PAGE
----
Some athletes spend so much money on shiny kit, trying to get us as aero as possible on the bike. You might know a few who are always upgrading their bike(s)! How much did you pay for your bike (frame, aerobars, wheels, accessories, fittings, etc…)? There are plenty of articles and an abundance of research out there that can detail out for you the cost per second you save on each upgrade to your cycling kit. For example, upgrading from a regular road frame to a TT frame saves about 2-2.5 min on a 40km time trial (www.aerosportsresearch.com). Based on what the average triathlete purchases, seconds on the bike are valuable! When it comes to swimming there is very little time that you can “buy.” On the other hand, just like in cycling, there is a lot of time to be saved without necessarily increasing effort (power output). Alternatively, you could swim the same speed but much easier, a reduction in power required.
Things To Consider:
- Water is 784 times denser than air. Fun fact, dirt is only 2.5 times denser than water!
- Your drag coefficient while swimming is always changing; you need to be aware of your body position at every point in your stroke and the water around you.
- How often do you watch yourself swim? You’ve probably seen yourself on the bike, maybe on the turbo.
- A good swim saves you energy for the rest of your race. Becoming a more proficient swimmer does not just save you a few seconds on the swim but it will improve your bike and run performance.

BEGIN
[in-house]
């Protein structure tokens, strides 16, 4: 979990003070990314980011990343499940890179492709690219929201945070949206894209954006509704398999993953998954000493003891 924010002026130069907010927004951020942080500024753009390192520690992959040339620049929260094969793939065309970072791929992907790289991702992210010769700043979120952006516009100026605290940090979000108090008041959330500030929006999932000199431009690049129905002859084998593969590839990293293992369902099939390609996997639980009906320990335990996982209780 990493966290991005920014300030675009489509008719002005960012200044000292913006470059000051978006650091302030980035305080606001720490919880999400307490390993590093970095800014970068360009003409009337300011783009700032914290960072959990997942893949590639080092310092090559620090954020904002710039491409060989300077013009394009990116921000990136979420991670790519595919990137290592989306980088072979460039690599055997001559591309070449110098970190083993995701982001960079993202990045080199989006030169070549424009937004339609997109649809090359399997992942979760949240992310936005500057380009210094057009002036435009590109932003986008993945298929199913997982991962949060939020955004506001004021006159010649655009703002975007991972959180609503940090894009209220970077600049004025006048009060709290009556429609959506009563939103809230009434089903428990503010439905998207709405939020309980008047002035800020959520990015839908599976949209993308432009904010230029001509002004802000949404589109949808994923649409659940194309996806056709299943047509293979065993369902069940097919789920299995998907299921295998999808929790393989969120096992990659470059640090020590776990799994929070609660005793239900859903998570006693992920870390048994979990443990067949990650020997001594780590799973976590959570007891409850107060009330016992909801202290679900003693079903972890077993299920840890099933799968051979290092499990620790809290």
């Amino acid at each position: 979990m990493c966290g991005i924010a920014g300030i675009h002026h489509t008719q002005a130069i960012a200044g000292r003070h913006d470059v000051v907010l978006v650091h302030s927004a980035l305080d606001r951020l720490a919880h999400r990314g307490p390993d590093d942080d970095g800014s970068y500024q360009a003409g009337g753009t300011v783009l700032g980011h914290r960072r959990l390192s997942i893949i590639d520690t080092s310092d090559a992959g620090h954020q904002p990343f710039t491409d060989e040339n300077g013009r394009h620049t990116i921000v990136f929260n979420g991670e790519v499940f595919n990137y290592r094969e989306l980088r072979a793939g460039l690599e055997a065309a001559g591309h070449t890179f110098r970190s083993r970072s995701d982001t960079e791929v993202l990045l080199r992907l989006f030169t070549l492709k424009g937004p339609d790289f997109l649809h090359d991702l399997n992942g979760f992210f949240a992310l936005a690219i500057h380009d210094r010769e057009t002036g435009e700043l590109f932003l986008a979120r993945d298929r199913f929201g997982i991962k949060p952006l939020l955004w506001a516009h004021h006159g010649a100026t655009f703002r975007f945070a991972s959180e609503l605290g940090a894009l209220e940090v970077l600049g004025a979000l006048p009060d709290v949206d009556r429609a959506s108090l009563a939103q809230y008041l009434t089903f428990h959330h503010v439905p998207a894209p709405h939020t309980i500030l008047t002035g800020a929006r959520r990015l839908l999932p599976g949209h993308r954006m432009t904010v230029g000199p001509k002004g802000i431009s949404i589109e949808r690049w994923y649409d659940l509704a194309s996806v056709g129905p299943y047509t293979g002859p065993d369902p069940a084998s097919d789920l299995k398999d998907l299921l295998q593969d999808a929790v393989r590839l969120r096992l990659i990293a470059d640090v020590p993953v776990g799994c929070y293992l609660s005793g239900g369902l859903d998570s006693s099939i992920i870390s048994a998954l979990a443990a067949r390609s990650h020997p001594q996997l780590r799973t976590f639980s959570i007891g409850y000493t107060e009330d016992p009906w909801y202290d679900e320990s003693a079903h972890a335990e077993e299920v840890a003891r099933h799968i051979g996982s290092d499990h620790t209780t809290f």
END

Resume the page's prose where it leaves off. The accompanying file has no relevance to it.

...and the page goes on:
- Doing something over and over again without feedback creates habits. Are you creating good or bad habits?
“Insanity is doing the same thing over and over again and expecting different results” – Albert Einstein.
Thinking Of Swimming Like A Cyclist:
- Good body tension = A nice stiff frame
- You would never use full suspension shocks on your TT-bike because you don’t want those precious watts being absorbed by the shocks. Keeping good tension throughout your body creates a stiffness to transfer the power generated by your arms and legs into forward motion.
- Body position or alignment = Aero (Frame, Wheels, Helmet, etc..)
- Your body position at each point in the in the stoke is your TT frame, aero-helmet, race wheels etc.., If you have a soft inactive core, over bending knees, over lifting of the head, then you are not riding an aero frame you are riding a mountain bike with a parachute dragging behind you.
- Catch/engagement with the water = Gears or chainring
- Are you pushing a “38 tooth chain ring” next to someone who is pushing a “53”? Keeping your hand and wrist in vertical alignment with your forearm as long as possible throughout the pull will maximize your leverage on the water.
- Continuous hand and arm movement = continuous pedal stroke
- Are you stomping on the pedals and trying to force yourself along by stretching and gliding – and slowing down – or are you maintaining a smooth continuous flow?